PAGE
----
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Ethiopia: Ethiopia: Access Snapshot - Metekel (BGR), Awi (Amhara) zones (As of 15 November 2019)

Source: UN Office for the Coordination of Humanitarian Affairs Country: Ethiopia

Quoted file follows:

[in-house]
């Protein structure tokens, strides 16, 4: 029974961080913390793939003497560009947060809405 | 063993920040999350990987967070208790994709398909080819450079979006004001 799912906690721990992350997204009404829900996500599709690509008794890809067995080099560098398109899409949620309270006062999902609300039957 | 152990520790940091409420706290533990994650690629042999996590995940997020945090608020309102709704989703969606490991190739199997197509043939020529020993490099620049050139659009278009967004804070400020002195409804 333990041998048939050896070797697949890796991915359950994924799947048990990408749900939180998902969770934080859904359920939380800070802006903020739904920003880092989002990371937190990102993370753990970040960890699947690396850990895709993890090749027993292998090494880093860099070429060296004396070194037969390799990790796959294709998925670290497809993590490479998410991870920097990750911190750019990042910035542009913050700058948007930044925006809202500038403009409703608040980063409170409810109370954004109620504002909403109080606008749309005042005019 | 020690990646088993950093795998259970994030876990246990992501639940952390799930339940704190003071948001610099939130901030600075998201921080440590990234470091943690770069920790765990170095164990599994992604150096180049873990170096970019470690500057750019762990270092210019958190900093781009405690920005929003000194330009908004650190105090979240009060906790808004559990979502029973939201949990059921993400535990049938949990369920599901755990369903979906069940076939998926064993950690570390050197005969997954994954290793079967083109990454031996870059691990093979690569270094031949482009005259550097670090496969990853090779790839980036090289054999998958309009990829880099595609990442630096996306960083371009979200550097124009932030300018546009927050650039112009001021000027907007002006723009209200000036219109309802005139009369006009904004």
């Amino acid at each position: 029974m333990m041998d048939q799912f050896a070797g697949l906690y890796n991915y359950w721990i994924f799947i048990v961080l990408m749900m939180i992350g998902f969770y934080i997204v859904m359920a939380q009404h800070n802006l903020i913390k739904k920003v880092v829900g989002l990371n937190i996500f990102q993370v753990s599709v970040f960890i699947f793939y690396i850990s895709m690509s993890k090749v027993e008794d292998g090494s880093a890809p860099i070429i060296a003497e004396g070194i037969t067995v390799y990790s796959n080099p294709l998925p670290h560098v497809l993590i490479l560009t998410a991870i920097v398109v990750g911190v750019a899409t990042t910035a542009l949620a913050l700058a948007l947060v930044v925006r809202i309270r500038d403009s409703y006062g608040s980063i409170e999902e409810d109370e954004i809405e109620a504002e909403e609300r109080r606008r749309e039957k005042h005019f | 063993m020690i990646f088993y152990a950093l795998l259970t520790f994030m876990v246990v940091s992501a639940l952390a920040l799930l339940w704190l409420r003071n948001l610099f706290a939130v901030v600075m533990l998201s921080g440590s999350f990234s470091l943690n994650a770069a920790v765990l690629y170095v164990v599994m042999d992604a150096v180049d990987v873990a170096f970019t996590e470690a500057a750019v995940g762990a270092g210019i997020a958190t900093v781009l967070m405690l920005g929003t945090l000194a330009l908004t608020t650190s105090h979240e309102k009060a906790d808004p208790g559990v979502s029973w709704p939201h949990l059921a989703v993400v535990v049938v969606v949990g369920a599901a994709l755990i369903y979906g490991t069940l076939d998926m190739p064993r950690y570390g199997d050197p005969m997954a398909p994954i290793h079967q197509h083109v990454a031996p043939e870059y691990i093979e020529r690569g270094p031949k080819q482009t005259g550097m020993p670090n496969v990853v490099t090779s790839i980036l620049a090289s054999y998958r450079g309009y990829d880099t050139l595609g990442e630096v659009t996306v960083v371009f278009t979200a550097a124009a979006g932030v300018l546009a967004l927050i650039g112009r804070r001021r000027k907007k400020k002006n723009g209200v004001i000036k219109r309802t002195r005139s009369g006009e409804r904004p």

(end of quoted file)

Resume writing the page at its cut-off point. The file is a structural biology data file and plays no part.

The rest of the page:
Ethnic violence between ethnic-Gumuz and Amhara spread out in Metekel zone in April following one incident in Dangura woreda, causing many casualties and displacing thousands within Metekel (Benishangul Gumuz) and to Awi zone (Amhara), and the destruction of 1,800 houses. The security situation in the sub-region has improved since then due to the presence of a command-post, however, sporadic violence and killings continue along border areas. IDPs on both sides cite safety and security concerns in areas of origin as the main reason for not returning and preferring being relocated in current areas of displacement. Overall, fear of further violence exacerbated by rumors and unverified reports, and limited reconciliation initiatives continue to polar- ize the population. In Metekel, near 11,000 people remain displaced in public buildings, host communities, and in fourteen spontaneous sites with sub-standard makeshift shelters and no access to services. An assessment team recently reached Abuta IDP site (Guba Woreda) in a hard-to-reach area about 100km from the kebele center and hosting 2,300 IDPs, who used to live in border areas with Amhara. From June to October, access to some sites has been cut off by the rains and the poor state of roads in rural areas due to lack of maintenance The humanitarian response in Metekel has been extremely limited, due its geographical remoteness, and lack of partners permanently present in the zone. In Gelge Beles town, a recent- ly inaugurated high school is being used as a collective center hosting 1,200 Ethnic-Gumuz IDPs who used to live in Jawi zone (Amhara). The presence of IDPs causing the rapid deteriora- tion of the school facilities and local children forced to walk long distances to attend a school nearby. According to zonal authorities, food security prospects for 2020 in Metekel zone are a concern, limiting the affected population #39;s access to assistance. Vast farm lands have been abandoned and unhar- vested, with the overall production in 2019 expected to reduce by one third In April 2019, thousands of IDPs - mainly Amharas - fled Metekel zone (BGR) into Awi zone (Amhara) following violence with Gumuz. Initially, IDPs settled in Gungua Woreda and Chagni towns, later scattered into 12 woredas. At the time of writing, an estimated 17,000 remain displaced and prefer to be relocated within Awi zone or in border areas instead of returning due to security concerns. There are very few partners present in Awi zone, and IDPs have received very limited assistance. These IDPs are farmers who used to rent land in Metekel and are surviving out of whatev- er savings and copying mechanisms left, with very limited access to services such as health. In Gungua woreda, a spontaneous site hosting 500 IDPs (‘Ranch’ site) is at imminent risk of forced eviction by a private investor. Regional authorities in both Amhara and BGR are working to support the return of IDPs across the regional boundary to the areas where they used to live. However, this is being done without consideration of IDPs preferences (voluntariness) and their security concerns. In Jawi woreda, Amhara authorities are building houses for Gumuz IDPs who fled to Metekel, while de facto denying assistance to those who did not return in Awi. In June, authorities transported food to Mandura woredas (Metekel) to incentivize returns, excluding Gumuz IDPs in place, which constitutes a case of instrumentalization of aid that risks fueling tensions between communities. In September authori- ties dismantled previous IDP sites in Awi to trigger the return of IDPs to Metekel. Overall, the narrative of ‘avoiding aid dependency’ and of an eventual ‘pull factor of assisting IDPs’ has dominated discussions in the sub-region. The delivery of aid following political considerations and contra- vening the principles of neutrality and impartiality, risks increasing inter-community tensions (“do not harm”) and goes against international standards and norms


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